Home → Exoplanets FAQ → What percentage of stars host planets?
Estimating the percentage of stars that host planets is not as straightforward as you might think. In a given sample of observed stars, you cannot simply divide the number of planets detected by the number of stars observed. All of the possible observational biases have to be studied in detail and then corrections have to be estimated for the exoplanets that might have been missed due to observational bias. Often, the observational biases must be studied in order to design the survey strategy itself.
Several studies designed to establish the planet incidence rate have been conducted, and the dependence of the incidence of planets on other things such as the relative proportion of heavy elements, or stellar mass, has also been investigated. The studies have been conducted over a range in stellar masses, from about a third of a solar mass to three solar masses. It is found that planet incidence increases from about 2% for the lowest stellar masses, to about 9% for stellar masses greater than about 1.3 times the solar mass. The numbers do depend on the detailed assumptions, however.
Supplementary to the above are estimates for the candidate (not confirmed) exoplanets observed by the Kepler mission. The number of stars observed in the field is about 153,000 and estimates have attempted to correct for geometrical and observational biases of the Kepler candidates sample when the number of exoplanet candidates was about 1200. These were published in Borucki et al. (2011) which found an occurrence rate of about 34%. This rate breaks down as 5.4% less than 1.25 times Earth size; 6.8% between than 1.25 and 2 times Earth size; 19.3% greater than 2 but up to 6 times Earth size; 2.4% greater than 6 but less than 15 times Earth size (i.e., bracketing “Jupiter-size”). Only 0.15% have a size greater than 15 times Earth size. Remember that these numbers are for candidate exoplanets. Also, uncorrected biases may remain and the corrections that are applied are tentative. (Borucki et al. (2011) state, “The readers are cautioned that the sample is affected by many poorly quantified biases.”) Expect updates for the larger number of candidates that is now known since that study (over 2300), and also updates as candidates become demoted or promoted to true exoplanet status. Remember also that the stars and planets in the Kepler field are in one small part of the sky.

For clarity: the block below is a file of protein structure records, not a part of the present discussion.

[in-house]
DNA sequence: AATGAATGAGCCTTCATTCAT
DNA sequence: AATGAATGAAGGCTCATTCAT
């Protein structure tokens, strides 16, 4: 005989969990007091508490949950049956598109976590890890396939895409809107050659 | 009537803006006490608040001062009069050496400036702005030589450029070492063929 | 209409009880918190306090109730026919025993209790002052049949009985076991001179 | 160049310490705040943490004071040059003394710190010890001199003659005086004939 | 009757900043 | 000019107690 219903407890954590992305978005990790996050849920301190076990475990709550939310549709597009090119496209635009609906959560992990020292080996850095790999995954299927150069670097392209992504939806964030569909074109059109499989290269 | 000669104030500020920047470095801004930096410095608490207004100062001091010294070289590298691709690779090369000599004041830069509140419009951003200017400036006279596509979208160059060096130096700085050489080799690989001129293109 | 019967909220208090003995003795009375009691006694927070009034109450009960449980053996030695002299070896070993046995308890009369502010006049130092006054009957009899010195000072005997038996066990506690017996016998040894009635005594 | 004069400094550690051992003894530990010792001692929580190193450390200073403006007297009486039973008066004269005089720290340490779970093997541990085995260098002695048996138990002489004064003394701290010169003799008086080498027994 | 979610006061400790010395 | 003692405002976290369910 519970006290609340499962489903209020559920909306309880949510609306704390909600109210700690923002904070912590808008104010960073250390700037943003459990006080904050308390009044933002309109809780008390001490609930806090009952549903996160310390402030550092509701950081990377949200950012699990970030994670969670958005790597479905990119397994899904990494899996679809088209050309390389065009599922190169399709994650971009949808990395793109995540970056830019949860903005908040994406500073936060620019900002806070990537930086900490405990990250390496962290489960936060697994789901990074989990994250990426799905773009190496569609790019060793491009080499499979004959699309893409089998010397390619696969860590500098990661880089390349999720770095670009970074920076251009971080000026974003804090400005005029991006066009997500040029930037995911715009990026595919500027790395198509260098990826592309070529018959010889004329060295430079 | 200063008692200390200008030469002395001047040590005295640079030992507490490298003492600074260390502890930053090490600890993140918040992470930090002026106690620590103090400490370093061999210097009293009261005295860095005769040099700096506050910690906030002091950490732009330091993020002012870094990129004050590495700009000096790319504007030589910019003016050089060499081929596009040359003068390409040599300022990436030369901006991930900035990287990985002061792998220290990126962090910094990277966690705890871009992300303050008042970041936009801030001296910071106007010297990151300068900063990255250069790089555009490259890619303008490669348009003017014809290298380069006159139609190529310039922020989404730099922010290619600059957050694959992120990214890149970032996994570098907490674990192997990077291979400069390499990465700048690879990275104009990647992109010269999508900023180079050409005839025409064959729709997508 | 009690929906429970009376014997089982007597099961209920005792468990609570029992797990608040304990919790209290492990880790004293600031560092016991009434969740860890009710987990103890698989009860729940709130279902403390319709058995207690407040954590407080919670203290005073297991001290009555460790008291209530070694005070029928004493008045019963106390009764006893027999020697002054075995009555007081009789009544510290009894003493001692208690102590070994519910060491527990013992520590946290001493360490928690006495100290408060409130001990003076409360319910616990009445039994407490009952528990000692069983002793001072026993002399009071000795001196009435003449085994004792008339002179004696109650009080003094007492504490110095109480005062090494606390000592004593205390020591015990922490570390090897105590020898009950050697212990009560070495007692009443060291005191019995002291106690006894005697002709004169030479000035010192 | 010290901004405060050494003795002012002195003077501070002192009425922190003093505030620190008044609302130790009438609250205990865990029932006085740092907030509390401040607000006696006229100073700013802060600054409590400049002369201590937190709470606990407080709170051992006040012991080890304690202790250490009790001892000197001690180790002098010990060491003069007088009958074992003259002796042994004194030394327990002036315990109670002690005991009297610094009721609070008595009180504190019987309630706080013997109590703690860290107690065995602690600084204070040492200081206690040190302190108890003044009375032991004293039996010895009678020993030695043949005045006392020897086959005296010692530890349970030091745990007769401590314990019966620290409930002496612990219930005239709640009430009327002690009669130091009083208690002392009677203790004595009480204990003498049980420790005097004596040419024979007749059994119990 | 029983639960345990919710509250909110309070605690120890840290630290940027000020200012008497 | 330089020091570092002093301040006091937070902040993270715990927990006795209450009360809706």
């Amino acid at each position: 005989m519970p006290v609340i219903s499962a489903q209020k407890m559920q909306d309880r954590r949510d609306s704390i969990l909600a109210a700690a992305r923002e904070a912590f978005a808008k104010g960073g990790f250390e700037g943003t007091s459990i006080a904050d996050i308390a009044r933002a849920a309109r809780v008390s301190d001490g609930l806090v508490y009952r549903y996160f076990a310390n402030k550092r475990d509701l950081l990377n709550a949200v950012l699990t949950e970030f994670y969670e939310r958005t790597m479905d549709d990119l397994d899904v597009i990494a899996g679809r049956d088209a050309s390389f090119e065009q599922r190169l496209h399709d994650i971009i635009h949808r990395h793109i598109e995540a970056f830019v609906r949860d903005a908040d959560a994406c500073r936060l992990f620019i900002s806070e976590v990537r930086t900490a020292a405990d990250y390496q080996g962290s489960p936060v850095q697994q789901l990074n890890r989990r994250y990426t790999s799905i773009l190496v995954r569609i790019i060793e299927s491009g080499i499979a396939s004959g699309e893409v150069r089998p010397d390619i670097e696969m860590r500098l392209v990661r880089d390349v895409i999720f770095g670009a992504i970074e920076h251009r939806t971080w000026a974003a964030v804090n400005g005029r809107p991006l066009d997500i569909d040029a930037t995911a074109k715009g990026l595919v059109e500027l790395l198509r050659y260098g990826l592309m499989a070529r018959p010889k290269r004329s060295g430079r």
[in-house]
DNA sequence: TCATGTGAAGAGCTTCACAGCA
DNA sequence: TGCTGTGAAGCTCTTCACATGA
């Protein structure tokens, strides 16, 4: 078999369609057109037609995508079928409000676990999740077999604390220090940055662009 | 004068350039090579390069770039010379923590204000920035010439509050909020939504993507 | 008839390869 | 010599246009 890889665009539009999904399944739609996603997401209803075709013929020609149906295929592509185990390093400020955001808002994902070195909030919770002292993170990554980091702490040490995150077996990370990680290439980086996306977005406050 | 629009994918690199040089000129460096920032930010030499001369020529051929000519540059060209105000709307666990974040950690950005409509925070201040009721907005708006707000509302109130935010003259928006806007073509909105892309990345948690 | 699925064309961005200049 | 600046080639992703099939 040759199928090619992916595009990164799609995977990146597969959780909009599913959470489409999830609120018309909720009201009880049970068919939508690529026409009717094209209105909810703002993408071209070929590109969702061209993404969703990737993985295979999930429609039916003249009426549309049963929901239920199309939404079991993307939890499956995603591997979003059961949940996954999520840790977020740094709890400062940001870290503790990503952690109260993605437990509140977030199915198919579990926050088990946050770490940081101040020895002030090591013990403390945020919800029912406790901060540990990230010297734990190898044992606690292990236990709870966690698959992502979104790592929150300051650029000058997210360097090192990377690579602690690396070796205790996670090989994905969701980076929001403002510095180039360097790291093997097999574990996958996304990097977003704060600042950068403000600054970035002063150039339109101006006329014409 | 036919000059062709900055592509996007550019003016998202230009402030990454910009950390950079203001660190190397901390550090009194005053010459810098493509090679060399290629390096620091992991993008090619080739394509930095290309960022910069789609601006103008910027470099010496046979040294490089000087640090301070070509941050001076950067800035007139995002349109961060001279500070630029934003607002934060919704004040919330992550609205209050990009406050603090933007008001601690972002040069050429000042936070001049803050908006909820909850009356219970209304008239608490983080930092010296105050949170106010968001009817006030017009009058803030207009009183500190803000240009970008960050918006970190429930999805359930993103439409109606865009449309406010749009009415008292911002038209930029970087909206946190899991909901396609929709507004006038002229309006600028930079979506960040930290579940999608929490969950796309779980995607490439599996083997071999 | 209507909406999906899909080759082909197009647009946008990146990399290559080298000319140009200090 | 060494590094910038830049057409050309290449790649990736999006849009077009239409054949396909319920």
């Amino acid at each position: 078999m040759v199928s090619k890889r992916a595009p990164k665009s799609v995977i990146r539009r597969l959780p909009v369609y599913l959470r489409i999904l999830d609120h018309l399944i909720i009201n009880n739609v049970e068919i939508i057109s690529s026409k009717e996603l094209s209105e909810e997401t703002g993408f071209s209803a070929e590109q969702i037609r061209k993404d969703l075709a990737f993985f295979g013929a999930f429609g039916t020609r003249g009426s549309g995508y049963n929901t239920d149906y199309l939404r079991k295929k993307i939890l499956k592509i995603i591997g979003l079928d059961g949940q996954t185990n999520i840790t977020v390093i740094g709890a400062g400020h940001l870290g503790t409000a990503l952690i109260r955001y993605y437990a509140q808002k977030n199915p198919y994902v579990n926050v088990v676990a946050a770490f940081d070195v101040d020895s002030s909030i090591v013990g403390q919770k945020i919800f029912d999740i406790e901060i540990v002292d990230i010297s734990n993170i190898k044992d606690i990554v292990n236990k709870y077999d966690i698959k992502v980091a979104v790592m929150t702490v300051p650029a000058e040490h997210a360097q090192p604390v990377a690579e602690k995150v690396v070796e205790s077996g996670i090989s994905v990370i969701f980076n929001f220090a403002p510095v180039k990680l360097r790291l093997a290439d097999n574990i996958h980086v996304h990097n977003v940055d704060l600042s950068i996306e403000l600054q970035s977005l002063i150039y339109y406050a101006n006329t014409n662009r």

The bottom line is that the occurrence rate of planets around stars is currently rather an open question and the current estimates are tentative.
Learn more about exoplanets with Exoplanets and Alien Solar Systems, which includes comprehensive references to the scientific literature, and discussion of selection effects.
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